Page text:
The system 102 also obtains data related to the item for processing at the system. For example, in the present embodiment, once the photo detector has decoded the product code to acquire the digital product identifier, the product identifier is passed to a purchase engine 126. The purchase engine 126 is operably coupled to the scanner and is configured to, among other functions, determine a price for the item being scanned. The purchase engine 126 also maintains a running total of the cost of all items scanned for each transaction. Once the product identifier is received from the scanner, the purchase engine 126 queries a price database 132 via network 130 or other suitable connection. Alternatively, the database 132 may be included in the control unit 106. Typically the price database 132 is shared by several point of sale systems operating contemporaneously. The price database 132 cross references product identifiers with product prices in product records. Product records may further include product descriptions for display at the point of sale system, as well as other product related data. Upon receiving the product identifier, the database access the product record using the product identifier as an index, and obtains the product price and any related data, which is returned to the purchase engine 126 and added to the running total for the present transaction. The purchase engine 126 is comprised of appropriate hardware and software elements for acquiring prices and maintaining the running or transaction total. It will also compute tax, delete prices for items accidentally scanned twice or not being purchased, and so on.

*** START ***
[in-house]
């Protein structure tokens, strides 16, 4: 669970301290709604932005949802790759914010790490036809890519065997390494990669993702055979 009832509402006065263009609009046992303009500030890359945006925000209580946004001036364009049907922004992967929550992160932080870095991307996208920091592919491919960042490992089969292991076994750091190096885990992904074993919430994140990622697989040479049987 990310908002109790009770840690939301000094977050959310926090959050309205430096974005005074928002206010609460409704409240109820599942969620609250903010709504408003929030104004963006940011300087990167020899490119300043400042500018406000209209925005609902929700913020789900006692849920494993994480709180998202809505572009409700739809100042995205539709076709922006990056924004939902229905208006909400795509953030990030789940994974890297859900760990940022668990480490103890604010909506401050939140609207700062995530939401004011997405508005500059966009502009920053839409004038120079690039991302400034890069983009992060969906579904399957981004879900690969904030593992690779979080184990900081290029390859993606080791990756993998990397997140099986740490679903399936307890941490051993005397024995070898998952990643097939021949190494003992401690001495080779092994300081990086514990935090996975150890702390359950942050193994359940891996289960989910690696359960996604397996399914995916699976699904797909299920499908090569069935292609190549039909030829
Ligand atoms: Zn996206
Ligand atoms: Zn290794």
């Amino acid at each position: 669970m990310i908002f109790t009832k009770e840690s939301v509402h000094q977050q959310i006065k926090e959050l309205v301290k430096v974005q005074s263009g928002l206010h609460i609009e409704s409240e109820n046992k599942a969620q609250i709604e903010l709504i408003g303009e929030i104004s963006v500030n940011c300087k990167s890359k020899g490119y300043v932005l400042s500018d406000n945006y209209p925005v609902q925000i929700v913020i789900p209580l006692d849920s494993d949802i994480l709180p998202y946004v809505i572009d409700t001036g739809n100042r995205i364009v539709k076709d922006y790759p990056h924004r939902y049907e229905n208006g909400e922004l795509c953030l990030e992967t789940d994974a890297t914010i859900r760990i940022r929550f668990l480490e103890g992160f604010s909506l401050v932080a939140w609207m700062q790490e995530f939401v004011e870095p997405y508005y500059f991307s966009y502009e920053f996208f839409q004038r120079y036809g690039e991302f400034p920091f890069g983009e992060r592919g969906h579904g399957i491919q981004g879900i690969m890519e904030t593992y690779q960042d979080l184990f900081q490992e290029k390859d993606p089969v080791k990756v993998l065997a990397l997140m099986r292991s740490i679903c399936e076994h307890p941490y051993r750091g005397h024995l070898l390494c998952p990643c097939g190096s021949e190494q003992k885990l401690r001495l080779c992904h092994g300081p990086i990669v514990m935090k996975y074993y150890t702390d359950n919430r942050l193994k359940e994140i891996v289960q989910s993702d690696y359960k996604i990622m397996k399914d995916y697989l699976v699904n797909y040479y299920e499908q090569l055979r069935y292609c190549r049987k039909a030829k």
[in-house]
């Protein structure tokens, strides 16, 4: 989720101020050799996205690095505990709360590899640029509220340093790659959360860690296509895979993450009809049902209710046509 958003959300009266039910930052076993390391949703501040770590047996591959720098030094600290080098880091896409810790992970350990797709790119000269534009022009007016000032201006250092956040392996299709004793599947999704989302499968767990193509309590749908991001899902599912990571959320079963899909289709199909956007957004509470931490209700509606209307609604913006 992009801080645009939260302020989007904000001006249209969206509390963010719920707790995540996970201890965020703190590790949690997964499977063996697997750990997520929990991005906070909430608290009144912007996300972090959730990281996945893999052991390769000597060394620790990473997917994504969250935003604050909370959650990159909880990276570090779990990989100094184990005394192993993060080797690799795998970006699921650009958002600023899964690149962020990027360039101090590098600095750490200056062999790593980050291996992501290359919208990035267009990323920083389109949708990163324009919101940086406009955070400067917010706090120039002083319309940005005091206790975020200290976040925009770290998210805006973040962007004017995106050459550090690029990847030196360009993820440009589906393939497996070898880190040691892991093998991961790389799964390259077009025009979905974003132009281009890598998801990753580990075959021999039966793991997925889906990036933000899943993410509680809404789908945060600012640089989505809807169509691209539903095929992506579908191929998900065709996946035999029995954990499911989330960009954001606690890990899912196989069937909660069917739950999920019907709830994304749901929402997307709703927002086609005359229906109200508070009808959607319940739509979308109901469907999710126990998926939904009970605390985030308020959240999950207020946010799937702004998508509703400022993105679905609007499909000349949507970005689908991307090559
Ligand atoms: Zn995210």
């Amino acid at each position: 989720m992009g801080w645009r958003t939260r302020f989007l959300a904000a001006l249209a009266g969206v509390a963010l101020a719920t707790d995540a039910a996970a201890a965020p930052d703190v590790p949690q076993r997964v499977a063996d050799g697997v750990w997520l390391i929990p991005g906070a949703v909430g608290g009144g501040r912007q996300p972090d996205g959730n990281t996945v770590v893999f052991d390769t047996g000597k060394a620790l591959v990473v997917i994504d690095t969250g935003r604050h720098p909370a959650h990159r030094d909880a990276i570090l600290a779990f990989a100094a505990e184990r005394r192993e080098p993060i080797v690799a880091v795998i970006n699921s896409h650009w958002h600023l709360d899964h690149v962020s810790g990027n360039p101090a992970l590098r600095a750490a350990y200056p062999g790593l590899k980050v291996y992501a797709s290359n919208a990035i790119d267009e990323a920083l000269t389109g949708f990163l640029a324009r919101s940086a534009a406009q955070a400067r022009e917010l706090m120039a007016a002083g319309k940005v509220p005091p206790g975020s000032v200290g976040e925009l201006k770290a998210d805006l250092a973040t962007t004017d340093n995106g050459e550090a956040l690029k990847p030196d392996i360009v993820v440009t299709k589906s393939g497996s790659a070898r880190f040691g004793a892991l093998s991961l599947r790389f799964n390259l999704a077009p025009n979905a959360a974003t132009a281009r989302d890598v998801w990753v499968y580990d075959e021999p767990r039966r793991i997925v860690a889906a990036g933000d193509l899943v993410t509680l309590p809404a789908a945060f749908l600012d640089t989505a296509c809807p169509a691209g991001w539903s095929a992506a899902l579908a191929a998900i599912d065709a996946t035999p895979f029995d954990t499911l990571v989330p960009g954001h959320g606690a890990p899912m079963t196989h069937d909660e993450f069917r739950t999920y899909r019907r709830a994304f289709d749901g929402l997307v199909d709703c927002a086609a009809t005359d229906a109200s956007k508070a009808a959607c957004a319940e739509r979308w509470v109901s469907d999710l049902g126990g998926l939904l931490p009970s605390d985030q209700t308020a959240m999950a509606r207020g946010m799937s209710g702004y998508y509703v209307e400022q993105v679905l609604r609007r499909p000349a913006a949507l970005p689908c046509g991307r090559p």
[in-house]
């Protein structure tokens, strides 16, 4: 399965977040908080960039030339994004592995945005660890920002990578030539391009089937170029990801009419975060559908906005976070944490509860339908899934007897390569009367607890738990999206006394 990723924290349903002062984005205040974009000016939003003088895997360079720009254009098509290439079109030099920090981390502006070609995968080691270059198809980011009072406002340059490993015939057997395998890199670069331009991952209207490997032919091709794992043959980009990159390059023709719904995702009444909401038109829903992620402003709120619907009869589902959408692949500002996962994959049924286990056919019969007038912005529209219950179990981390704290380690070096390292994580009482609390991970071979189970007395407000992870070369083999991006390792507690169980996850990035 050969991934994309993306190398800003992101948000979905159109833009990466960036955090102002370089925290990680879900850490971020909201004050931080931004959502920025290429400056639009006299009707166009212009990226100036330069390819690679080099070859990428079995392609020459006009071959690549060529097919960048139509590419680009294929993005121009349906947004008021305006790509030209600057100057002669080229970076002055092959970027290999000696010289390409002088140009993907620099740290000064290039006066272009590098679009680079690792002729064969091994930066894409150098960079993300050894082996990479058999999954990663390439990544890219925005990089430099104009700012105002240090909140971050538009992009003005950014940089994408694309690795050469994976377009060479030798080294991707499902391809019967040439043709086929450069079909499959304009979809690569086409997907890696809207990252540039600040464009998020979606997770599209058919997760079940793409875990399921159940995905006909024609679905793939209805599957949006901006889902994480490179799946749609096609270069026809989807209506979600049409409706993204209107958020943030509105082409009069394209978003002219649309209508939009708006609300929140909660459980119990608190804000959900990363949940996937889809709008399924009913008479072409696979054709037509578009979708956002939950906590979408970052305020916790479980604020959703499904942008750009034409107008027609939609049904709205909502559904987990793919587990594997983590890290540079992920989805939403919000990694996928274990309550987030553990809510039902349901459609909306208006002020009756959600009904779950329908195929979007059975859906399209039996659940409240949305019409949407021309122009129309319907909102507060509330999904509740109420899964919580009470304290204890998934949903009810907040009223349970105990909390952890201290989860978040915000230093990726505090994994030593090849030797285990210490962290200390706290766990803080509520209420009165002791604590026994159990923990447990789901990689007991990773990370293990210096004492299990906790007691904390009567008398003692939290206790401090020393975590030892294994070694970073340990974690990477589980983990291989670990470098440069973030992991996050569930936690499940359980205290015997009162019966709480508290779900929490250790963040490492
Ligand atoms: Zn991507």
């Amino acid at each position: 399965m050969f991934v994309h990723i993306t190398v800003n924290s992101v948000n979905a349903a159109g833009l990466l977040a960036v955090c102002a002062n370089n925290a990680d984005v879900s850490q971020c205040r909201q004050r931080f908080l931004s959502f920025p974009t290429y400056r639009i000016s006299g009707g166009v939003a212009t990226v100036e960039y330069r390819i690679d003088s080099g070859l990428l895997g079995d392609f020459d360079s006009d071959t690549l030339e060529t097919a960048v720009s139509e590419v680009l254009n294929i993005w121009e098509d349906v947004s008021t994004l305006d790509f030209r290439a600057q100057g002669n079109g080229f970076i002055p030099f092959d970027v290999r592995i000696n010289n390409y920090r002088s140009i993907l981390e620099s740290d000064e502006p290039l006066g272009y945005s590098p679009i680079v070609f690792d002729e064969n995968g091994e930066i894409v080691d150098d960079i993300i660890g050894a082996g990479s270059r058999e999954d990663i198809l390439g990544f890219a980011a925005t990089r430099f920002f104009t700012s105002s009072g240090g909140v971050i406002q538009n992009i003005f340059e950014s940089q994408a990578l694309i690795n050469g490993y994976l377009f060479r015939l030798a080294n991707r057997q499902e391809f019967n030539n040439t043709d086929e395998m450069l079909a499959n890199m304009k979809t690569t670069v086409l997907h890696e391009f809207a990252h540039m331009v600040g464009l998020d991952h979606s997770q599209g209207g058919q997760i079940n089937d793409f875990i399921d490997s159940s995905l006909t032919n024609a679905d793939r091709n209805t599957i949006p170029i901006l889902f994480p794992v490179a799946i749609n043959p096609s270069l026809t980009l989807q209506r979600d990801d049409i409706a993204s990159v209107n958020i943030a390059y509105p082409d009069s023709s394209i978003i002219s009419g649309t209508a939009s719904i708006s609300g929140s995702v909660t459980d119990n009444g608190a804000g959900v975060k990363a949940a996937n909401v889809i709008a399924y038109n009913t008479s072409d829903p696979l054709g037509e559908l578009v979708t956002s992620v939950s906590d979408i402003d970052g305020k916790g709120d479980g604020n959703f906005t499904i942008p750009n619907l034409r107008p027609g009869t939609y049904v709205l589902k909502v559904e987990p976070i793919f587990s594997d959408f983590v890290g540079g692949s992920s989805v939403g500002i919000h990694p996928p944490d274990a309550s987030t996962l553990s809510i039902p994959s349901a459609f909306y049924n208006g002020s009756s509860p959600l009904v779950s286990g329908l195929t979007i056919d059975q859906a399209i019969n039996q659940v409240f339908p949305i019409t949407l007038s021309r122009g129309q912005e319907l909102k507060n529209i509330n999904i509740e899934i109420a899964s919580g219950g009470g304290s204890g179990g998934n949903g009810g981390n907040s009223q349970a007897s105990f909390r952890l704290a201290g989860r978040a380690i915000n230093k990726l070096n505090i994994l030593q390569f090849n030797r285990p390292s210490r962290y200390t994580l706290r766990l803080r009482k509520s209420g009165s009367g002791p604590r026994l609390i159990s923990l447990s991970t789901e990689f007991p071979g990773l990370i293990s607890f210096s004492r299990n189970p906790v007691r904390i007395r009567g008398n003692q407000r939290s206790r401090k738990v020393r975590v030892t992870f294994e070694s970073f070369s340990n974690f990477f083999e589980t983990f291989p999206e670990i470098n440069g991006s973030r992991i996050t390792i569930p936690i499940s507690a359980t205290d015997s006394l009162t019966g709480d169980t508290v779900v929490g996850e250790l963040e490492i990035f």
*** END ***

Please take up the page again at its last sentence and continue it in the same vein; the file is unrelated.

Upon a successful scan of the product code 112, the point of sale system 102, in accordance with the invention, marks the item using a laser source. That is, a mark, or annotation, is produced on the item by ablating material in the item. Since the product code is being scanned, its location in the field of view can be easily determined and used as a reference location to produce the annotation. Under control of the annotation mark control function 128, the laser power is sufficiently increased to produce a mark on the item. The mark may result, for example, from the material being etched or burned, or the product code being disposed on a substrate that is reactive to the laser beam at the higher power, such as a thermochromic, or thermal paper. The annotation may be produced using the beam director 116 which is directed and moved in conjunction with operation of the laser source at the higher power to produce the desired pattern or shape. Alternatively, a static beam shaper may be used which produces beam dispersion in the desired shape or pattern. The annotation controller must operate the laser source in a safe manner, to prevent injury to the operator of the point of sale system. Numerous studies have been done which have determined maximum safe exposure levels with respect to time. For example, U.S. Pat. No. 5,229,593, titled “Apparatus and Method for Safe, Free Space Laser Communication,” which is hereby incorporated by reference, provides a chart indicating safe exposure levels for a given exposure time. As a first measure of safety, the annotator control allows high power laser operation only when the product code is in the field of view 114. By “in the field of view” it is meant that the product code is not only physically present in the optical range of the scanner, but that there is a clear, unblocked path between the scanner and the product code. Of course, when the product code is first detected, it is then in the field of view of the scanner. The annotation may be made immediately upon detection of the product code with some assurance that in the time it takes to create the annotation the optical path will remain clear. Alternatively, the laser source may be pulsed between the low power scan mode and the high power marking mode to maintain assurance that the optical path is clear. If the product code moves out of the field of view, by being physically removed, or blocked from view of the scanner, during the annotation process, the process is ceased to prevent any potential excessive exposure to the operator.